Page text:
Author Michael Wolff, author of “Fire and Fury: Inside the Trump White,” was essentially able to gain access to the inner-workings of the fledgling Trump Presidency by appealing to the President’s ego and the drive of those around him to feed his ego. Not only did Michael Wolff embarrass members of the Trump Administration with a damning investigation, his prolonged and unquestioned loitering in the White House exposed a lack of scrutiny and security within the Trump Administration. Where revelations of this nature would be troubling for any administration, whether current or former, they undermine trust and confidence in the young Presidency.
For Trump supporters, however, Wolff’s revelations, like most Trump scandals, are easily dismissed as “fake news” fabricated by an opportunist lair and fraud trying to get rich. Alternatively, his staff failed or sabotaged him. In the eyes of supporters, Trump is untouchable, until he falters on a key cause or issue they care about. As long as Donald Trump defies all logic, facts, and sensibility in order to exalt the causes and positions his supporters embrace, there is no wrong too wrong for him. For everyone else, Wolff provides juicy political gossip. From a serious perspective, his revelations are deeply troubling for reasons that go beyond scrutiny and security.
Assuming the issues raised by Wolff have been addressed, or will be addressed, by the maturing Trump Administration, Wolff unveiled something that cannot be addressed with increased scrutiny and security. Wolff gained access to the inner workings of the Trump Administration by simply offering the President flattery. If Wolff had simply “conned” Trump or a small group of his team, there would be a problem. What makes the Wolff revelations so problematic is that Wolff gamed the management style of Trump. Donald Trump is an intuitive person who considers personal fidelity to him as a top qualification and goal. Wolff simply used Trump’s own bias to his advantage.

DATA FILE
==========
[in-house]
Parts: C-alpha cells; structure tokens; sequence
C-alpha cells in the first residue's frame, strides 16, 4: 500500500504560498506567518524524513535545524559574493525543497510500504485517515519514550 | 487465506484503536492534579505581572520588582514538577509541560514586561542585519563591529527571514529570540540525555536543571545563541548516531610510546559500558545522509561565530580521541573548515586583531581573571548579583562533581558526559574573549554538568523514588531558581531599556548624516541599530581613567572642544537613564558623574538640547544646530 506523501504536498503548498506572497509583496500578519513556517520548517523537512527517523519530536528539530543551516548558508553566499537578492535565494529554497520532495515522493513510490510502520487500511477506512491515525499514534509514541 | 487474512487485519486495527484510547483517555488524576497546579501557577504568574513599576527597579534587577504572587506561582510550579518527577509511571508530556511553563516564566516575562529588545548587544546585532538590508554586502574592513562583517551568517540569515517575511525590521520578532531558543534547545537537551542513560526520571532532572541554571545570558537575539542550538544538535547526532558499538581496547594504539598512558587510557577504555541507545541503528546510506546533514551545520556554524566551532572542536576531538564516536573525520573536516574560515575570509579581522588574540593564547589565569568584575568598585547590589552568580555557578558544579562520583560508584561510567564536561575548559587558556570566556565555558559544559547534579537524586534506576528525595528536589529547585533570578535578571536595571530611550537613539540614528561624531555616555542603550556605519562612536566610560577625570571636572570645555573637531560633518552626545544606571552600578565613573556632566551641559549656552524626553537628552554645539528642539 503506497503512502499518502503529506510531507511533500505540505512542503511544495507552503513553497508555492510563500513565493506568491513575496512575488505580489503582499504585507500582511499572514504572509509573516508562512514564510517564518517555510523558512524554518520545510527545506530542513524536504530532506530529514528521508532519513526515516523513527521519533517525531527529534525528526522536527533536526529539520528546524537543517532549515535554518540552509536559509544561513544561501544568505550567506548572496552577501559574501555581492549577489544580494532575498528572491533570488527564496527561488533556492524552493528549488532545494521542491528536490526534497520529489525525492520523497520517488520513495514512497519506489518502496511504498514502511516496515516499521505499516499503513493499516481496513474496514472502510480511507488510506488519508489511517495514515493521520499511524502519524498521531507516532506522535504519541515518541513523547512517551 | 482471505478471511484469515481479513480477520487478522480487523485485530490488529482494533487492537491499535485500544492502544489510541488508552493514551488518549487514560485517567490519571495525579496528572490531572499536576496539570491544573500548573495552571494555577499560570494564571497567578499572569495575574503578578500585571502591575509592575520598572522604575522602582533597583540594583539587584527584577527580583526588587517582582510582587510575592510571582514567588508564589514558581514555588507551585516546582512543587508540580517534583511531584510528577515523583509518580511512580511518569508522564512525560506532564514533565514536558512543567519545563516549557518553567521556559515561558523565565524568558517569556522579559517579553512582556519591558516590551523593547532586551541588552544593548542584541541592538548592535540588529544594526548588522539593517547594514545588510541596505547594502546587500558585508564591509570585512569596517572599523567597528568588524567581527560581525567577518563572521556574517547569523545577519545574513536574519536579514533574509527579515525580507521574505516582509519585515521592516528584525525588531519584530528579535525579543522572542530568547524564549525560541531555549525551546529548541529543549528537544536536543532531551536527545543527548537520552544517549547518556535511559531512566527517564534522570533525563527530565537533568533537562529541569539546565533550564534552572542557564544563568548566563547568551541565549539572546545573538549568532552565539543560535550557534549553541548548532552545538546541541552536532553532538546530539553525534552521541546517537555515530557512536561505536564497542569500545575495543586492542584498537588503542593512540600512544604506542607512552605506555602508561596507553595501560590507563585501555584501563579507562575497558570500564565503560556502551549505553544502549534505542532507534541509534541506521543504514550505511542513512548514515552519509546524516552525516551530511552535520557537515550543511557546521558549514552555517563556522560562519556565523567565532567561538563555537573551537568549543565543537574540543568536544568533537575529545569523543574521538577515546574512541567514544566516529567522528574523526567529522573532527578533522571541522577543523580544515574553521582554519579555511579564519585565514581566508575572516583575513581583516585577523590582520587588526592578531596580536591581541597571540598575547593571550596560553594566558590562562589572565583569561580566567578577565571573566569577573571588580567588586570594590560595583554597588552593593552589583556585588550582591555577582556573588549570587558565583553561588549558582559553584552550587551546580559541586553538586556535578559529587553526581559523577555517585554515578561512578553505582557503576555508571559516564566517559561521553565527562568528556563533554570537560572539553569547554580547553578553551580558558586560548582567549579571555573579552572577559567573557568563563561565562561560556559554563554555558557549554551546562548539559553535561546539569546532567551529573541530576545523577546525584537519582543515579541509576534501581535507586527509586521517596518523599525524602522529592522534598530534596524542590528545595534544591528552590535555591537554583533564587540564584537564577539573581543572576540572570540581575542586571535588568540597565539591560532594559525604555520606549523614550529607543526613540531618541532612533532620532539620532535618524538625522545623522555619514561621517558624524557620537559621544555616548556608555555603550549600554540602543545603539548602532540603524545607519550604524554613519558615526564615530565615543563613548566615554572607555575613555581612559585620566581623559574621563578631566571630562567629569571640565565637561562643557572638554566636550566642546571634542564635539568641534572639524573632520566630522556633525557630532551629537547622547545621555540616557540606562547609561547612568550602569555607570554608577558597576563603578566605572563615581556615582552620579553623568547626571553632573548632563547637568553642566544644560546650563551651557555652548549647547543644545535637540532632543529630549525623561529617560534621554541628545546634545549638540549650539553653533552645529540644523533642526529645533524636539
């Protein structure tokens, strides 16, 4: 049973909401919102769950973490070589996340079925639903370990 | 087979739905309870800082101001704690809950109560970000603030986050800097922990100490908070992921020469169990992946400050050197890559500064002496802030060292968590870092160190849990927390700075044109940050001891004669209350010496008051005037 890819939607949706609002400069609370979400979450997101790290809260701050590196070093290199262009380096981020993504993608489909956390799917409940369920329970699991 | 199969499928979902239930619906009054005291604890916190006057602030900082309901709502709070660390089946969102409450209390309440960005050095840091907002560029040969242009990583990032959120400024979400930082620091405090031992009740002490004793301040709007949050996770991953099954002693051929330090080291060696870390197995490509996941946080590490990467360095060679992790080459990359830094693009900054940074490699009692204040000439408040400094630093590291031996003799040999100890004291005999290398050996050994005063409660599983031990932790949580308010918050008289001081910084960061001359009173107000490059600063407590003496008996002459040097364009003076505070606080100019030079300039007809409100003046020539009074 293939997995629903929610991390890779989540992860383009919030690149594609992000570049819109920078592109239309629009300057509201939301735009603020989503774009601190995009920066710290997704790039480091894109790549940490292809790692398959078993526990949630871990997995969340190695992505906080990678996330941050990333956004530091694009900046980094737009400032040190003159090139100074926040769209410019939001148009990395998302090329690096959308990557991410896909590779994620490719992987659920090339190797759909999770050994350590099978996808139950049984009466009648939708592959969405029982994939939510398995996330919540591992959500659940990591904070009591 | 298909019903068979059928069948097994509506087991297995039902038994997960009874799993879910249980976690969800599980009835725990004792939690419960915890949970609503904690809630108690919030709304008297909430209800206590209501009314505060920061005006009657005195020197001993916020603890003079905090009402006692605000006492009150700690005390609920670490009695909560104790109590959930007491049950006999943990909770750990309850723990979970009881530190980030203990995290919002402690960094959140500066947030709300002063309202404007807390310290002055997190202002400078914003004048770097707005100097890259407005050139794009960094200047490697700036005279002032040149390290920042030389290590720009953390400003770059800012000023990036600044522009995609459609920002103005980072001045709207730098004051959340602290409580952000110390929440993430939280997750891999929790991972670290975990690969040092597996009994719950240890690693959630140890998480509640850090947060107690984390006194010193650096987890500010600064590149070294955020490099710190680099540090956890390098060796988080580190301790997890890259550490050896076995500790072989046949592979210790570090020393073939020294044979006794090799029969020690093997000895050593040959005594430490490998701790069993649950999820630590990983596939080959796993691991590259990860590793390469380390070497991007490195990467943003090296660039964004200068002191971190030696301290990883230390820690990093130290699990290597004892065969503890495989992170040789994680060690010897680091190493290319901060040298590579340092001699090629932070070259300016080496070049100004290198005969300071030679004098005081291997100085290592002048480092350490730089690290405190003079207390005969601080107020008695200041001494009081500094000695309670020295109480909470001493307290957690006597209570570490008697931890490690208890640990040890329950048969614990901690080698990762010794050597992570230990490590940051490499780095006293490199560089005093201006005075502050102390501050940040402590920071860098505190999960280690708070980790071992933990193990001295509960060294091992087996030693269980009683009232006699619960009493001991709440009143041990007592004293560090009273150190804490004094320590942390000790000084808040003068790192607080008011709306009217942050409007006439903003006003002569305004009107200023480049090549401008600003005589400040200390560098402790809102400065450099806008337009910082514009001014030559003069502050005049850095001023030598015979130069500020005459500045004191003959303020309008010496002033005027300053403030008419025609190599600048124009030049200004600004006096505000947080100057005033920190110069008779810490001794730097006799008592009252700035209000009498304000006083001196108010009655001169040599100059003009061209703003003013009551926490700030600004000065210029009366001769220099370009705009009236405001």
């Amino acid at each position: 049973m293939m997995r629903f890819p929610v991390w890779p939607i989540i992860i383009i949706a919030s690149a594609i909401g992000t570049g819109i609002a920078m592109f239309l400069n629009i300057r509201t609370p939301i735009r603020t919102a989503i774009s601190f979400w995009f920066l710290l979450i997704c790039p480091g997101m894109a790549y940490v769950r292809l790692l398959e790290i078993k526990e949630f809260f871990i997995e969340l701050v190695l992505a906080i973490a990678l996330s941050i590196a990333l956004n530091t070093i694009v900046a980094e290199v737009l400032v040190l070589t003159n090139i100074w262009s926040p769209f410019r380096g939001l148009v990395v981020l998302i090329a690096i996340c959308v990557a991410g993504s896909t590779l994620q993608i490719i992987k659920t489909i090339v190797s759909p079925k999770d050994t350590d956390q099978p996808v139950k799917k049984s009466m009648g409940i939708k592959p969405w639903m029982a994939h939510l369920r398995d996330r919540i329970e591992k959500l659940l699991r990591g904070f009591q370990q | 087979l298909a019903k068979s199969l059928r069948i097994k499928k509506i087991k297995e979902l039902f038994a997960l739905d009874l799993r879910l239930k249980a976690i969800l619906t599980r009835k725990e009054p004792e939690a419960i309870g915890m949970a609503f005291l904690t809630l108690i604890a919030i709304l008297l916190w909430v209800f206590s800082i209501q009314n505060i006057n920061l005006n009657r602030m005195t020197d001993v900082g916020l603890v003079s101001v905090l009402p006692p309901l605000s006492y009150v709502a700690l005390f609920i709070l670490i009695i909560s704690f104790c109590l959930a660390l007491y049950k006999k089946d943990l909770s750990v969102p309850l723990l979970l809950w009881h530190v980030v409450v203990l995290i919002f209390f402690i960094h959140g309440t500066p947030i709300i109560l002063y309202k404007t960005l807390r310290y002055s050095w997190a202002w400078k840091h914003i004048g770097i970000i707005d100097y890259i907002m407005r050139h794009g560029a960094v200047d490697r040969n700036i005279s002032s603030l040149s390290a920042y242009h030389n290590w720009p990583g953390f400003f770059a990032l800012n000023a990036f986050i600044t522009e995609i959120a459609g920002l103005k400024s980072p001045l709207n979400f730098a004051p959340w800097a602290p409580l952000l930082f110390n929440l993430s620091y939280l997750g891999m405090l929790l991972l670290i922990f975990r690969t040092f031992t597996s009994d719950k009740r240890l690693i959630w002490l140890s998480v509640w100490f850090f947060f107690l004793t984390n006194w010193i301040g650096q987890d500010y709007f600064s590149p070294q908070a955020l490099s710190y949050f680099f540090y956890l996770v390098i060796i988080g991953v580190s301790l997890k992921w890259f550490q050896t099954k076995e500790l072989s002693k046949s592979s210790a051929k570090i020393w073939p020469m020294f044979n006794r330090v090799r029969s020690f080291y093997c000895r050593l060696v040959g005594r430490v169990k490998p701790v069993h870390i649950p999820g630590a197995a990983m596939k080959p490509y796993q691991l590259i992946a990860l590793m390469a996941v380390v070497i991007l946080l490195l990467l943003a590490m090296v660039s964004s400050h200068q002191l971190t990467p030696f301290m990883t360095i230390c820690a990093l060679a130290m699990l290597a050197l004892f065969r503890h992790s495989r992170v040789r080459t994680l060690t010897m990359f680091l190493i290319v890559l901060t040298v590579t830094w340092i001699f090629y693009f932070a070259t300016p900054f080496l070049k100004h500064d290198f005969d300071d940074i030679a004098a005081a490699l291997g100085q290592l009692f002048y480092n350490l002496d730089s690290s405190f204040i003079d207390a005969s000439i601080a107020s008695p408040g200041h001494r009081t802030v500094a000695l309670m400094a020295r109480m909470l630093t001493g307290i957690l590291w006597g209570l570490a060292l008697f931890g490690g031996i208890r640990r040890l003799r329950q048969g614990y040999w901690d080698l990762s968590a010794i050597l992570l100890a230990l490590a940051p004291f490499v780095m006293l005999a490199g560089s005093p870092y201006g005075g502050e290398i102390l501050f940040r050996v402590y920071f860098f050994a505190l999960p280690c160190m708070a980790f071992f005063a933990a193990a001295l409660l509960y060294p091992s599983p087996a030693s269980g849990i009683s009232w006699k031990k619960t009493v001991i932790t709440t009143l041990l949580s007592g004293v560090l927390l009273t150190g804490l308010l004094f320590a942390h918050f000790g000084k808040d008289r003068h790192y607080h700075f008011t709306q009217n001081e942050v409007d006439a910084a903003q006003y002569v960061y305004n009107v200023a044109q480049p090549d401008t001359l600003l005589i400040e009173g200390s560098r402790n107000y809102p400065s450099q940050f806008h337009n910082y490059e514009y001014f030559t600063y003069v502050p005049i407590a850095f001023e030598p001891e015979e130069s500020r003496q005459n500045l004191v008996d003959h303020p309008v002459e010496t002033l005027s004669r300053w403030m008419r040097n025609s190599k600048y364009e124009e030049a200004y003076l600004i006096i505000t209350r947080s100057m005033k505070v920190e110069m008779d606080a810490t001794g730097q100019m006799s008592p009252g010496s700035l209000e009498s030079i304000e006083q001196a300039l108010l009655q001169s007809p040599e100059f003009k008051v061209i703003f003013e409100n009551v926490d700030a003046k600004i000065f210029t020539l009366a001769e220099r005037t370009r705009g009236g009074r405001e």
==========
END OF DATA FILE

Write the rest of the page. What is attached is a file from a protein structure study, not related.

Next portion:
In the Trump organization, “doing your job” means pleasing Donald Trump. Performance is based on Trump’s personal satisfactions with an individual, not a job well done. Obviously, Donald Trump is not the only businessman to embrace such a subjective, emotional, egocentric, and largely dysfunctional approach to business, but he became the US President. Because Trump offers an incentive for his subordinates to stroke his ego and cater to his whims, he has trained them to support anything that will buy them favor in his eyes and avoid anything that will place them on his bad side. In other words, they want him to hear what he wants to hear and silence anything that he does not want to hear.
Michael Wolff offered Trump positive publicity. Through his alleged close ties with Trump, Wolff simply had to offer Trump’s staff a chance to acquire their boss the positive attention he coveted and/or avoid upsetting the President by offending his associate. Just like anyone else in a leadership position, Trump’s overreliance on personal relationships creates the potential for massive abuse on behalf of leadership and those who seek to exploit the weaknesses of leadership. This is why modern corporations and government attempt to use more objective management styles and measures rather subjective measures based on personal preferences.
That said, Donald Trump is not going to change his leadership style. He would, however, be wise to retool how he evaluates the performance of his subordinates, so he is no longer cultivating a highly exploitable work environment. He should also surround himself with those who are willing to correct him when he is wrong and offer him constructive criticism. “Yes men,” who simply regurgitate the good ideas of other people and the bad ideas of their bosses, may be highly sought-after and well paid, but they blind leadership to problems. A President’s job is to fix problems, so a president needs a support team that helps him recognize a problem before it become a problem, not cozy up to it. Michael Wolff was a problem.
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